It was a great pleasure to be involved in the first birthday celebrations of the Supply Chain Sustainability School
The school is a virtual learning environment to develop the sustainability competence of the construction supply chain in the UK. It employs some clever software to ensure the sustainability priorities selected are relevant to what the company does and how competent they are currently.
The system produces an action plan that is unique to each member of the supply chain and highly relevant to their business. Much of the delivery is online, supported by face-to-face training and events. It is truly a product for the iPad generation: efficient, relevant and effective.
This unique collaborative initiative in the UK construction sector has been a runaway success, tripling most of the objectives set for the first year. The school started with seven founding partners led by Skanska. We are now pleased to welcome Wates, Balfour Beatty and Carillion to the family, with a number of other major players poised to join in the next few weeks. The number of organisations in the supply chains of partners (called members) has grown from nothing to 2,600 in 12 months and new members join daily.
The school has secured funding from Construction Skills until 2015 and with financial contributions from partners starting in 2014, I am convinced this is an initiative for the long term that will become part of the fabric of the construction industry for years to come.
But why stop there? We are working with partners to roll out a school in Australia in 2014 and are developing plans for similar initiatives in Canada and Mexico. It does not just have to be about construction, other sectors can benefit from this approach.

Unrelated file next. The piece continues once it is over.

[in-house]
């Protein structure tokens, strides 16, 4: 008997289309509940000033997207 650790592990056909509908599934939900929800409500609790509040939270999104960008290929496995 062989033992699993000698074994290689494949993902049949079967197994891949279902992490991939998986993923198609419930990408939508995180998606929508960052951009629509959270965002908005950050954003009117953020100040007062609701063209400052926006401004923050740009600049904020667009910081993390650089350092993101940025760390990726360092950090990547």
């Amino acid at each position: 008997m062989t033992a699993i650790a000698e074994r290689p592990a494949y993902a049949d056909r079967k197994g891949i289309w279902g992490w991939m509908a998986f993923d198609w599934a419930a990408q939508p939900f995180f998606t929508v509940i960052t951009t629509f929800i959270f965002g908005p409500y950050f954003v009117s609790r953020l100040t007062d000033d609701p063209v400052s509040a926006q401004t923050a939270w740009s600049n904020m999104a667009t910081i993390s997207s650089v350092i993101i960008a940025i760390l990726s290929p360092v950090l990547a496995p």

The success of the school has taught me two important lessons:
First, the sustainability agenda is too big for one company or one government to tackle alone. Collaboration is needed between companies that traditionally compete. The competition comes from how they deploy the more competent supply chain they are creating.
Second, in its broadest sense, procurement goes way beyond ‘buying’. I suspect I am preaching to the converted here, but I see the procurement function in a similar way to HR. HR is about attracting, developing and retaining talent internally. Procurement is about attracting, developing and retaining talent externally. The problem with something relatively new like sustainability is that the talent does not exist or there is not enough of it to go round, which is why we need an initiative like the school.
I gave a presentation at a CIPS event recently and said the school is “the most exciting thing I have been involved in since the Olympics”. Perhaps it is even more exciting. Watch this space.
☛ Shaun McCarthy is director of Action Sustainability